Baiting the Hook

“Falsehood is never so successful as when she baits her hook with truth.”
Charles Caleb Colton (1780–1832)

Twenty-five years ago, I recall the shock of seeing the following four categories in the “relationship” section of the want-ads in a local newspaper:

  • Men Seeking Women
  • Women Seeking Men
  • Men Seeking Men.
  • Women Seeking Women.

The times they were a-changing. They still are, at warp speed. I have not checked lately, but I presume there are more categories now, like…

  • Men Seeking Both.
  • Women Seeking Cash.
  • Questioning Seeking Anything.
  • All of the Above Seeking All of the Above.
  • Old Men Seeking …

Oh, never mind.

But there I was, in a waiting room twenty-five years ago perusing the want-ads for entertainment. Reading one ad after another, I figured out the abbreviations. The cluster “SBF” meant single black female. “DWM” meant, divorced white male. I think the “C” meant Christian.

One particular word (never abbreviated) was used repeatedly by seekers to describe themselves and those they were seeking. With pen in hand, I began to circle that word and soon the entire page was a virtual constellation of circles.

Most ads were pleasant but serious. Some used humor to attract attention. Seekers described themselves in glowing terms. I saw parallels with the animal kingdom as I read various attempts by seekers to apply their wits in articulating their mating call in a way that stood out from all the others.

Hobbies were often mentioned. Some liked cats. Others, dogs. Many enjoyed walks along the beach. Those with cooking skills did not fail to mention it. Hints were dropped to imply that the advertiser was a person of means. Various jobs and careers were represented. Many claimed to “fun-loving.”

But one self-description surpassed all others in frequency. It was in all the circles I made on the page. Nearly every seeker used it.

Okay, enough stalling. Here’s that promiscuously over-used word: “Honest.”

Of course, glowing claims do not always line up with reality. Just think what sort of world this would be if everyone who sincerely thinks they are honest actually was! Think of how healthy most marriages would be!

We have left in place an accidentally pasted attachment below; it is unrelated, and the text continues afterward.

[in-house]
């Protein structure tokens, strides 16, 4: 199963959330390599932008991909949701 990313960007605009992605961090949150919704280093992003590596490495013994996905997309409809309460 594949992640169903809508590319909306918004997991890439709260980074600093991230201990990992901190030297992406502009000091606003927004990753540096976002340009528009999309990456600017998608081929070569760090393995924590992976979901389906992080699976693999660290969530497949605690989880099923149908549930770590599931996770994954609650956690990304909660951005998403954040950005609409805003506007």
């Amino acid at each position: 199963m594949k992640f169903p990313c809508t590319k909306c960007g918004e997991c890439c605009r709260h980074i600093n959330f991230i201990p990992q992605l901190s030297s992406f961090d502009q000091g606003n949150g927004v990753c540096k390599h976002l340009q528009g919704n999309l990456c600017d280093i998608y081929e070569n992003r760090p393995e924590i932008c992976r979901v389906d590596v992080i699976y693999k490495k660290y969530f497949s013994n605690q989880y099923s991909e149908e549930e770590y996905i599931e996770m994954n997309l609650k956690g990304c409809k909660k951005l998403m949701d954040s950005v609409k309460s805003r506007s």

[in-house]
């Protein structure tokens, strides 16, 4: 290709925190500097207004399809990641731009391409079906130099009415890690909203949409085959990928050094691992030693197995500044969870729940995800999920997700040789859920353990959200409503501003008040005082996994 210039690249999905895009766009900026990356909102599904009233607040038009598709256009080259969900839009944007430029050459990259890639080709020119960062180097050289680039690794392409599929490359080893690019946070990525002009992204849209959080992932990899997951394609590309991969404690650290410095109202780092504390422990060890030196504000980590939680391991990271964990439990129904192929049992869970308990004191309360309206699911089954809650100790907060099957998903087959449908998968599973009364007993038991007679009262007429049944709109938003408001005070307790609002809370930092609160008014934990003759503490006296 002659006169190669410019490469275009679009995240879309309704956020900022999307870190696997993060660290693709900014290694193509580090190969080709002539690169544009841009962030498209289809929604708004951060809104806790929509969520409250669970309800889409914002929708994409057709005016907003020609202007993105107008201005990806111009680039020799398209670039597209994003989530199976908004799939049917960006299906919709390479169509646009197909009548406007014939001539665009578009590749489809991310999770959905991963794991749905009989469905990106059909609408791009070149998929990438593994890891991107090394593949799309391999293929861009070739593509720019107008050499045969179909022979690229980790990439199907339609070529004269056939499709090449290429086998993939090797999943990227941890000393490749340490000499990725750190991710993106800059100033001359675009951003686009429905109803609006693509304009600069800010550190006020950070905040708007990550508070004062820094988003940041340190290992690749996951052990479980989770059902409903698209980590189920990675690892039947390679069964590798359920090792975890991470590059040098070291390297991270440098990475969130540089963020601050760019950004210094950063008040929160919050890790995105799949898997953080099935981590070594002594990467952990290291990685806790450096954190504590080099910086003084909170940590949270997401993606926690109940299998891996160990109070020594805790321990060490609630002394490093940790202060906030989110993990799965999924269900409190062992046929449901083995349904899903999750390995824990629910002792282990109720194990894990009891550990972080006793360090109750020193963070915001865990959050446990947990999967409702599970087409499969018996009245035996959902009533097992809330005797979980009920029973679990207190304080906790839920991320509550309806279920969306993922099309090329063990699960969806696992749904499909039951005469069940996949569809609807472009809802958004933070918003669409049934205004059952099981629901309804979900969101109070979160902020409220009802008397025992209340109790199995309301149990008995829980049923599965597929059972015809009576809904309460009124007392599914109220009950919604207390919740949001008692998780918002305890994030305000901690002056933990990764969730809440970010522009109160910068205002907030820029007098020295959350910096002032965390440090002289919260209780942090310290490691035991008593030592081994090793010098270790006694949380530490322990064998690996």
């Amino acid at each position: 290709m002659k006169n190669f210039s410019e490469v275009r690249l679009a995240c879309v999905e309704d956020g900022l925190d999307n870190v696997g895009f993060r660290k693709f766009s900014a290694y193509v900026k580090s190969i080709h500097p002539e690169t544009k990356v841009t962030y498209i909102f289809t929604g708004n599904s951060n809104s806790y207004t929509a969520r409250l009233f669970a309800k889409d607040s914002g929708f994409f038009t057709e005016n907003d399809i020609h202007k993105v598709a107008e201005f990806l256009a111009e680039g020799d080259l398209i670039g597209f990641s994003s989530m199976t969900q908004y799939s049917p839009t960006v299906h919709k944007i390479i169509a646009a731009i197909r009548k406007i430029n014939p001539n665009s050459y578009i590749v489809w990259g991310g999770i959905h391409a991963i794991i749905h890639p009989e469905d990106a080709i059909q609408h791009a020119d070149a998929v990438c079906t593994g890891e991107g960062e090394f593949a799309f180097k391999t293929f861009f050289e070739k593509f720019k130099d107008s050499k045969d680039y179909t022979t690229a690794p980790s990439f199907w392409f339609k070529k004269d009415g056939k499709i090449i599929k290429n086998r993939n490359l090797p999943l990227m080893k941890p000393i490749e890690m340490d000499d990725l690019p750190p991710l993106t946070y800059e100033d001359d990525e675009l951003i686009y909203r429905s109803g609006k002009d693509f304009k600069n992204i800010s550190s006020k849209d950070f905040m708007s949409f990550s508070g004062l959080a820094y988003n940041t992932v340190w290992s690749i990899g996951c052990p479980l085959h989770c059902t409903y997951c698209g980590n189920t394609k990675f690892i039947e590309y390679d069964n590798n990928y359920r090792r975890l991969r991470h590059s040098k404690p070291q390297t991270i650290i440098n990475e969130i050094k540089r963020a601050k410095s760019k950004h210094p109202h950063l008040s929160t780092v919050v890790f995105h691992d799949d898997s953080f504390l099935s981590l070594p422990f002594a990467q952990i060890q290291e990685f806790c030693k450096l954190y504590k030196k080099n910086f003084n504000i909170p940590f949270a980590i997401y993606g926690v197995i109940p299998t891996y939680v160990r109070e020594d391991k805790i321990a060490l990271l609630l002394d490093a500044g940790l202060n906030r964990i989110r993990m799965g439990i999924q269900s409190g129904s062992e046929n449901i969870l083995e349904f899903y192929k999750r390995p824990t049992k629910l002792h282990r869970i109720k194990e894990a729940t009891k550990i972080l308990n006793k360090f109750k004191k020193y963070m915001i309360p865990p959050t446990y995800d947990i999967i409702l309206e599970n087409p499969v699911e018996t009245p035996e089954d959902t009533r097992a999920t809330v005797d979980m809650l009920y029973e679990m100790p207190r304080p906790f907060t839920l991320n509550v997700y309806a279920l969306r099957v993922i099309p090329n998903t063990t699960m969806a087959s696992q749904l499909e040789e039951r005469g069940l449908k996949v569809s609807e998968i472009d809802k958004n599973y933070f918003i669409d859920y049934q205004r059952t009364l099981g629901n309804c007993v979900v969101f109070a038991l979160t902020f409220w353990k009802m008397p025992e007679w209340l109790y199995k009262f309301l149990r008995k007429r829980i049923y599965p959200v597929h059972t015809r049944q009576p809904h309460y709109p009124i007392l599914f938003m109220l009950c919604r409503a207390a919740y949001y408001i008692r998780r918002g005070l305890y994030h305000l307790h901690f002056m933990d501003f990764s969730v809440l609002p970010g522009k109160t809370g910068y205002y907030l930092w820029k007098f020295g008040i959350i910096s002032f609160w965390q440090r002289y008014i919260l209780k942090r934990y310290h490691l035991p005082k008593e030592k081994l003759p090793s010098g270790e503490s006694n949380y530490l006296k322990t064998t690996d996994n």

Okay, stop dreaming.

Last year, a blogger named Edie Wadsworth posted an article titled “Why Marriage is So Hard?” . Her answer was provocative and wise. According to Wadsworth, it is not because women are from Venus and men are from Mars, nor is it because modern times are more volatile to marriage than previous eras. She wrote, “The reason marriage is so hard is because you’re more sinful than you think you are.”

Ouch! She added, “You are always the hero in your mind.”

Her answer may not apply to your marriage. But if not, it probably does apply to everyone else’s. Judge for yourself. But that just my point—we tend to judge rather poorly for ourselves. King David stepped on a lot of toes 3,000 years ago when he sang: “For in his own eyes he flatters himself too much to detect or hate his own sin.” (Psalm 36:2).

French scientist and philosopher Blaise Pascal sliced it up this way: “There are only two kinds of men: the righteous who think they are sinners and the sinners who think they are righteous.” (Pensées, 1670).

Alas, there was no way to tell on paper whether the seeker was truly honest or baiting the hook. It’s hard to tell in real life too. But if honesty actually is a good way to describe you, then you would be a great mate!